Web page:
Since Galileo’s days the effect of size on the anatomical characteristics of the structural elements of the body has been a subject of interest. However, the effects of scaling at tissue level have received little interest and virtually no data exist on the subject with respect to the osteochondral unit in the joint, despite this being one of the most lesion-prone and clinically relevant parts of the musculoskeletal system.
Imaging techniques, including Fourier transform infrared imaging, polarized light microscopy and micro computed tomography, were combined to study the response to increasing body mass of the osteochondral unit. We analyzed the effect of scaling on structural characteristics of articular cartilage, subchondral plate and the supporting trabecular bone, across a wide range of mammals at microscopic level.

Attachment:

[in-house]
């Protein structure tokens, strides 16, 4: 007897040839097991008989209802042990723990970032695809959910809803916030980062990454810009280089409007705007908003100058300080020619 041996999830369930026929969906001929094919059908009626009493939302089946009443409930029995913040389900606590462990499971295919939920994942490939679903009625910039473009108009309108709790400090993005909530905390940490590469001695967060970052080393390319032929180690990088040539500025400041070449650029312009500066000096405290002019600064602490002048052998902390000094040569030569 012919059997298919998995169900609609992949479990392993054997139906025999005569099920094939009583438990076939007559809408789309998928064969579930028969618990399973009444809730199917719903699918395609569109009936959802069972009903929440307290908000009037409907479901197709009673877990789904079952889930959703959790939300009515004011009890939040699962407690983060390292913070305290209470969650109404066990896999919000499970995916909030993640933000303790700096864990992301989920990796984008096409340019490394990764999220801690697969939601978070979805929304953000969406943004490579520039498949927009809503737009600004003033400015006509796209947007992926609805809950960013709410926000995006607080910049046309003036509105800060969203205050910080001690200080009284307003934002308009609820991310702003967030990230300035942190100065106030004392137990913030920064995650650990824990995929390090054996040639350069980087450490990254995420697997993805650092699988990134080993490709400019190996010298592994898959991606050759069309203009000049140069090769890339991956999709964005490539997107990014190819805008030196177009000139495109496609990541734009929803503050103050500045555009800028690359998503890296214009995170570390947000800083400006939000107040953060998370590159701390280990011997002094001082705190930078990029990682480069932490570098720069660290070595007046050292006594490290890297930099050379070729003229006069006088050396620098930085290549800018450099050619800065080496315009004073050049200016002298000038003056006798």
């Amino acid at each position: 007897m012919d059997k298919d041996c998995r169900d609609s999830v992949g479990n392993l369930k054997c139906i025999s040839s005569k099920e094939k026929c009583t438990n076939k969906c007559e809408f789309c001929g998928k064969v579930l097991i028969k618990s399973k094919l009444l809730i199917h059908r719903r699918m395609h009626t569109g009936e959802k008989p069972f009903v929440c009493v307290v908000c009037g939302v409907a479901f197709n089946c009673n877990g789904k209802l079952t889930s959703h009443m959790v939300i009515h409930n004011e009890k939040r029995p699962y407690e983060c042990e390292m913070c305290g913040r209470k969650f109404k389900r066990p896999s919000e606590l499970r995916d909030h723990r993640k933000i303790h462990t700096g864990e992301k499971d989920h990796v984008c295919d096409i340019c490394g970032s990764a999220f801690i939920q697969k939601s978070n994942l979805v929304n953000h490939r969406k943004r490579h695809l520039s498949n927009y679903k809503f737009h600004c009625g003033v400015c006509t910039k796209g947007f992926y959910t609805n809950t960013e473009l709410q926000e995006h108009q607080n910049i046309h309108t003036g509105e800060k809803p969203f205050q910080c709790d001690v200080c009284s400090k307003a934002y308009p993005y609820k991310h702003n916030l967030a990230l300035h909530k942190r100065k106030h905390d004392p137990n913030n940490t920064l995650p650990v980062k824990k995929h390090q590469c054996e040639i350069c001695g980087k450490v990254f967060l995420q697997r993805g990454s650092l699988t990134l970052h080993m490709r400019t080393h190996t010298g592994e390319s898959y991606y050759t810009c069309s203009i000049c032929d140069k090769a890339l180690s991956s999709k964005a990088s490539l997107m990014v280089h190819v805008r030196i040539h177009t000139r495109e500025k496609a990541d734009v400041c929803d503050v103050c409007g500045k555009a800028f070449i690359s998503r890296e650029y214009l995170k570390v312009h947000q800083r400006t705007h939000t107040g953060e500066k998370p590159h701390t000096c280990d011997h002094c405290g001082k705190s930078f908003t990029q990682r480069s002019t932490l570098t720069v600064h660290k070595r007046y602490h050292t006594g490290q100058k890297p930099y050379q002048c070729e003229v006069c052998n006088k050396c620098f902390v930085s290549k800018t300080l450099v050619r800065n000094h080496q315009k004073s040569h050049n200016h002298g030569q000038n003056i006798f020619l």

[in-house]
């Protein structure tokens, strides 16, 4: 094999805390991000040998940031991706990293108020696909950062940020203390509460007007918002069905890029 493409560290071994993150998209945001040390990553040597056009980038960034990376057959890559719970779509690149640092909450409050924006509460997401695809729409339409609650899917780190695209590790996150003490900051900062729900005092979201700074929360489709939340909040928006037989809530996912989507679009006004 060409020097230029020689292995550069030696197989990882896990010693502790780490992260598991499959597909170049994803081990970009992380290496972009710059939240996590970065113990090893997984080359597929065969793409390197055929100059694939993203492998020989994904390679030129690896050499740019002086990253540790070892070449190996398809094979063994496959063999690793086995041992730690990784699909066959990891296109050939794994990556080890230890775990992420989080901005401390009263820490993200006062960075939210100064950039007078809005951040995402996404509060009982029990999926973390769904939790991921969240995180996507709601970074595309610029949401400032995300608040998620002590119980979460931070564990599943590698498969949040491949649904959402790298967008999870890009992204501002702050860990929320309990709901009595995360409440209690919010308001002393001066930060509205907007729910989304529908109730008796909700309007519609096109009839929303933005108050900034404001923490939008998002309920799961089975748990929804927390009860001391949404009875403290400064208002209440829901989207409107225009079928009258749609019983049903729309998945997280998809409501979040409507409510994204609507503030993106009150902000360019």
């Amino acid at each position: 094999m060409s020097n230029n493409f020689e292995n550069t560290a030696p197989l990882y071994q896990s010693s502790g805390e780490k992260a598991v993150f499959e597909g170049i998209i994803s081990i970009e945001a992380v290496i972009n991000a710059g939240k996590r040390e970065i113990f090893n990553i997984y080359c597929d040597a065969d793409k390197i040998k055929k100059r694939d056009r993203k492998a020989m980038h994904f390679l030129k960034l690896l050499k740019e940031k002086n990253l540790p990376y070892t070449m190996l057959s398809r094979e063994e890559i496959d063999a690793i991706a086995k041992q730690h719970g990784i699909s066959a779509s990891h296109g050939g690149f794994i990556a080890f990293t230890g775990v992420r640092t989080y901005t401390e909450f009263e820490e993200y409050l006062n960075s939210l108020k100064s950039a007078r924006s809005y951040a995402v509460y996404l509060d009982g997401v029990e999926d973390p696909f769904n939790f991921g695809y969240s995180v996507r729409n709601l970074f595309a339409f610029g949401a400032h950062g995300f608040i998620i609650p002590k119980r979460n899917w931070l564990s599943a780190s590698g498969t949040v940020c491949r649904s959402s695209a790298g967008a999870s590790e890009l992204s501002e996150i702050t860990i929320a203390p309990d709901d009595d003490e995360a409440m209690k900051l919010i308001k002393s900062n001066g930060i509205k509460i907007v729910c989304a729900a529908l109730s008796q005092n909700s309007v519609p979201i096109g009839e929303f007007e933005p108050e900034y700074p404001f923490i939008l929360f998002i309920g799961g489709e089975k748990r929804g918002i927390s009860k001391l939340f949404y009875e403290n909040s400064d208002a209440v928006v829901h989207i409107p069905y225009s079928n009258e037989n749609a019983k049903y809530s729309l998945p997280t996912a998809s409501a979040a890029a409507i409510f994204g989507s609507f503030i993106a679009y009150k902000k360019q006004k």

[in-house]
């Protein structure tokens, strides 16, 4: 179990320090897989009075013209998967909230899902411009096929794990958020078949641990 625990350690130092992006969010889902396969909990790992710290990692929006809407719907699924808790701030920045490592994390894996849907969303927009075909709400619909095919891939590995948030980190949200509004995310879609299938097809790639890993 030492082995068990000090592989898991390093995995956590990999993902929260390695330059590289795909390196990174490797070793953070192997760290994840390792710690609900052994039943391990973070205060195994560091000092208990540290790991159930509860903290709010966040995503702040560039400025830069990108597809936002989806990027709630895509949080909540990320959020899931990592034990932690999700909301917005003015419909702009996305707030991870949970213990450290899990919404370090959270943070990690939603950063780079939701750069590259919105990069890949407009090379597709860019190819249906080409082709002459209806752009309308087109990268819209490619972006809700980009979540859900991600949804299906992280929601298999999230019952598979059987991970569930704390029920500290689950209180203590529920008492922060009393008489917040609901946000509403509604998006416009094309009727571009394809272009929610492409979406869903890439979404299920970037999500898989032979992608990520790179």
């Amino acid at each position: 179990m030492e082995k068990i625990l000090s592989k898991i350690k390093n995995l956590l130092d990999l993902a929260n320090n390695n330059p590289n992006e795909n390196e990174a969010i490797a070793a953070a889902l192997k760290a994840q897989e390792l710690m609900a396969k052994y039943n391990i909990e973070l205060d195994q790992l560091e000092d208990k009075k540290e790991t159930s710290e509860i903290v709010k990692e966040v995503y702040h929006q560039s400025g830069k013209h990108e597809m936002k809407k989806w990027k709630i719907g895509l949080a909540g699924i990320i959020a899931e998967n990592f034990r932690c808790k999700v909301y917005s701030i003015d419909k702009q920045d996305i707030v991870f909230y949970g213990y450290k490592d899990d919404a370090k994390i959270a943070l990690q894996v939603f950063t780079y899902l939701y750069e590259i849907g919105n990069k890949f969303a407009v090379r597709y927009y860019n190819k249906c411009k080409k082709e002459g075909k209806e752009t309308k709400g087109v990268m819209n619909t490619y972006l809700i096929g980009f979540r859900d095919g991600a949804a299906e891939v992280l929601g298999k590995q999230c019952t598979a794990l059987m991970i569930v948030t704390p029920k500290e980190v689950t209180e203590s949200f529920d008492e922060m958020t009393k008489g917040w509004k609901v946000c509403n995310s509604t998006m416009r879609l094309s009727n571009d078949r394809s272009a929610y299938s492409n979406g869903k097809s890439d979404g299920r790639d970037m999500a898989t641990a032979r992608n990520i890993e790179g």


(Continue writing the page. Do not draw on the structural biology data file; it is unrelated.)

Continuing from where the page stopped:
We demonstrated that, while total cartilage thickness scales to body mass in a negative allometric fashion, thickness of different cartilage layers did not. Cartilage tissue layers were found to adapt to increasing loads principally in the deep zone with the superficial layers becoming relatively thinner. Subchondral plate thickness was found to have no correlation to body mass, nor did bone volume fraction. The underlying trabecular bone was found to have thicker trabeculae (r=0.75, p<0.001), as expected since this structure carries most loads and plays a role in force mitigation.
The results of this study suggest that the osteochondral tissue structure has remained remarkably preserved across mammalian species during evolution, and that in particular, the trabecular bone carries the adaptation to the increasing body mass.
Full Access Link: Bone